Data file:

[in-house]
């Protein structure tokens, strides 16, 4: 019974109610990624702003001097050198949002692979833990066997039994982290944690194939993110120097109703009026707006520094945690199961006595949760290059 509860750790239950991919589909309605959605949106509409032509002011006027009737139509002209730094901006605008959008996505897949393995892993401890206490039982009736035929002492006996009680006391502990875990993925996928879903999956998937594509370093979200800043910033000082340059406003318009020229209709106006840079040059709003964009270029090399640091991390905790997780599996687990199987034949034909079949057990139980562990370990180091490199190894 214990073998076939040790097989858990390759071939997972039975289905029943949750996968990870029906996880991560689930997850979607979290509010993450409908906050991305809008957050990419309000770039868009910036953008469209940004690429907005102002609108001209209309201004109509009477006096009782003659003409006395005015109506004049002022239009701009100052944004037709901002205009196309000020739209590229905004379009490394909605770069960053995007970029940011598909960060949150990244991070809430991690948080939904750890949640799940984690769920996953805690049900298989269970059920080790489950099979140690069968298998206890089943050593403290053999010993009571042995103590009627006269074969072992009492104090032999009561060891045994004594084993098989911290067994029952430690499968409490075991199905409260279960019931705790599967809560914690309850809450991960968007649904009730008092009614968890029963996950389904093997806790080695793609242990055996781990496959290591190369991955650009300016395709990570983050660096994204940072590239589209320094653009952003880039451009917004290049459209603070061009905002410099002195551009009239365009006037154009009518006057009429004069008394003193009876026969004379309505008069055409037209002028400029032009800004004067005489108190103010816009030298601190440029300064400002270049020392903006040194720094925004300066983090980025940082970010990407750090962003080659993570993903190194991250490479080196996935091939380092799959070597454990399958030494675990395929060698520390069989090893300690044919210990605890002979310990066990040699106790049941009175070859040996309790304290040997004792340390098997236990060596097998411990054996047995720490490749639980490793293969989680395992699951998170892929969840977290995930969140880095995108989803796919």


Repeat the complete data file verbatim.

[in-house]
């Protein structure tokens, strides 16, 4: 019974109610990624702003001097050198949002692979833990066997039994982290944690194939993110120097109703009026707006520094945690199961006595949760290059 509860750790239950991919589909309605959605949106509409032509002011006027009737139509002209730094901006605008959008996505897949393995892993401890206490039982009736035929002492006996009680006391502990875990993925996928879903999956998937594509370093979200800043910033000082340059406003318009020229209709106006840079040059709003964009270029090399640091991390905790997780599996687990199987034949034909079949057990139980562990370990180091490199190894 214990073998076939040790097989858990390759071939997972039975289905029943949750996968990870029906996880991560689930997850979607979290509010993450409908906050991305809008957050990419309000770039868009910036953008469209940004690429907005102002609108001209209309201004109509009477006096009782003659003409006395005015109506004049002022239009701009100052944004037709901002205009196309000020739209590229905004379009490394909605770069960053995007970029940011598909960060949150990244991070809430991690948080939904750890949640799940984690769920996953805690049900298989269970059920080790489950099979140690069968298998206890089943050593403290053999010993009571042995103590009627006269074969072992009492104090032999009561060891045994004594084993098989911290067994029952430690499968409490075991199905409260279960019931705790599967809560914690309850809450991960968007649904009730008092009614968890029963996950389904093997806790080695793609242990055996781990496959290591190369991955650009300016395709990570983050660096994204940072590239589209320094653009952003880039451009917004290049459209603070061009905002410099002195551009009239365009006037154009009518006057009429004069008394003193009876026969004379309505008069055409037209002028400029032009800004004067005489108190103010816009030298601190440029300064400002270049020392903006040194720094925004300066983090980025940082970010990407750090962003080659993570993903190194991250490479080196996935091939380092799959070597454990399958030494675990395929060698520390069989090893300690044919210990605890002979310990066990040699106790049941009175070859040996309790304290040997004792340390098997236990060596097998411990054996047995720490490749639980490793293969989680395992699951998170892929969840977290995930969140880095995108989803796919």